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A Combined Heat and Power Strategy Can Pay for Itself

Posted by Ritchie Ware on Jun 15, 2017 3:46:21 PM

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Companies in the market for a new boiler have options to consider. One option is to replace the boiler with essentially the same unit and add some features to make it more efficient. Another option would be to implement a combined heat and power (CHP) strategy, which would make your company eligible for a 10% Federal Investment Tax Credit.

There are several different CHP strategies, and you should weigh them all to see which works best for your company.

CHP is the simultaneous and sequential generation of heat and power from the same fuel source.

The minimum flow conditions where CHP should be considered are:

  • A flow rate of 5,000 lb/hr of saturated steam
  • Available pressure drop of 100 psi
  • At least 4,000 operating hours per year

One CHP strategy that works well for many industrial customers, including hospitals, universities and district heating plants is installing a high-pressure boiler with a backpressure steam turbine generator.

Let’s consider a current steam load that varies from 10,000 lb per hour to 22,000 lb per hour, with a mean flow rate of 16,000 lb per hour. The process operates 8,000 hours per year and requires 90 psi of saturated steam. Currently there is one boiler online and one offline available for backup. This setup has always served the plant well, however a CHP strategy could be much more efficient and cost effective.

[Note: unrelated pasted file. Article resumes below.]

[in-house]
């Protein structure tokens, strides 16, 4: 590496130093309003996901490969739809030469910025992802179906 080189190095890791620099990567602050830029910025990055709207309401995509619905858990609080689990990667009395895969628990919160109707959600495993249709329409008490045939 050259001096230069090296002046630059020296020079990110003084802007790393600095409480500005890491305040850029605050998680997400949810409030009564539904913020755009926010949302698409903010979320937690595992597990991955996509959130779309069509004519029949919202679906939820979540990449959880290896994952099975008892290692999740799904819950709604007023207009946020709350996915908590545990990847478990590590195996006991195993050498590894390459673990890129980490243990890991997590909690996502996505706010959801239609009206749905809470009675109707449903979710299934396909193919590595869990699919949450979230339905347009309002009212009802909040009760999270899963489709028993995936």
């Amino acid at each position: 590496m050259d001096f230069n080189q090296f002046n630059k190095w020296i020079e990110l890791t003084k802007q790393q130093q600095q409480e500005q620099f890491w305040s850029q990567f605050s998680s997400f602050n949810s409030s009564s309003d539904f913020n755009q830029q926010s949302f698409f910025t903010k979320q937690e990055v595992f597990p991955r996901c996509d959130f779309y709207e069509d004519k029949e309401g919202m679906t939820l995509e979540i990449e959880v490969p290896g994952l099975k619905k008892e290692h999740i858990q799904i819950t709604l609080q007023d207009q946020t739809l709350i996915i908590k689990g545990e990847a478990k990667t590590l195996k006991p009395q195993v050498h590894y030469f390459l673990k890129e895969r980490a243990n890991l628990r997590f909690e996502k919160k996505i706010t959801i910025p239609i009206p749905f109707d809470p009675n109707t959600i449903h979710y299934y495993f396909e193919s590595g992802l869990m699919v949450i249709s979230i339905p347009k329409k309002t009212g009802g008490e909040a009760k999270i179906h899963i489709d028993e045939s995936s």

In this scenario, a WARE professional would suggest that the company purchase a boiler with a maximum allowable working pressure (MAWP) of 300 psi rather than 200 psi. While operating the boiler at 250 psi, the steam would first go through a backpressure steam turbine generator which would drop the pressure to the 90 psi the system requires.

The steam turbine generator will produce 59 KW at the 10,000 lb per hour flow rate. At the mean flow rate of 16,000 lb per hour, the steam turbine generator will produce 138 KW.

The savings will depend on what your company is currently playing per kWh. If the current kWh charge is .07¢ per hour — using 138 KW output for this example — the savings will add up to approximately $75,000 per year in electrical production. The additional fuel cost to operate at a higher pressure using $4.00 per dekatherm of natural gas is approximately $128,000 per year in electrical production. At a rate of .19¢ per kWh the value of the electrical production will be approximately $203,000. It’s important to remember, the savings will only be realized if the electrical production is a byproduct of the steam production. Also, typically 2% to 4% of the total flow of BTUs will be lost going through a turbine.

Many customers question what the return on investment will be for the steam turbine generator. The answer depends on what the company spends per kWh and what, if any, the KW demand charges are. However, a return on investment within two years or less is not uncommon before the tax credit.

To learn more about the eligibility requirements for the 10% CHP tax credit, visit www.irs.gov and search for Investment Credit Form 3468. For more information on selecting a steam turbine generator, call the WARE Sales Team at 1.888.904.9273 or email [email protected].    

Topics: Preventative Maintenance Checklist, Boiler Tuning

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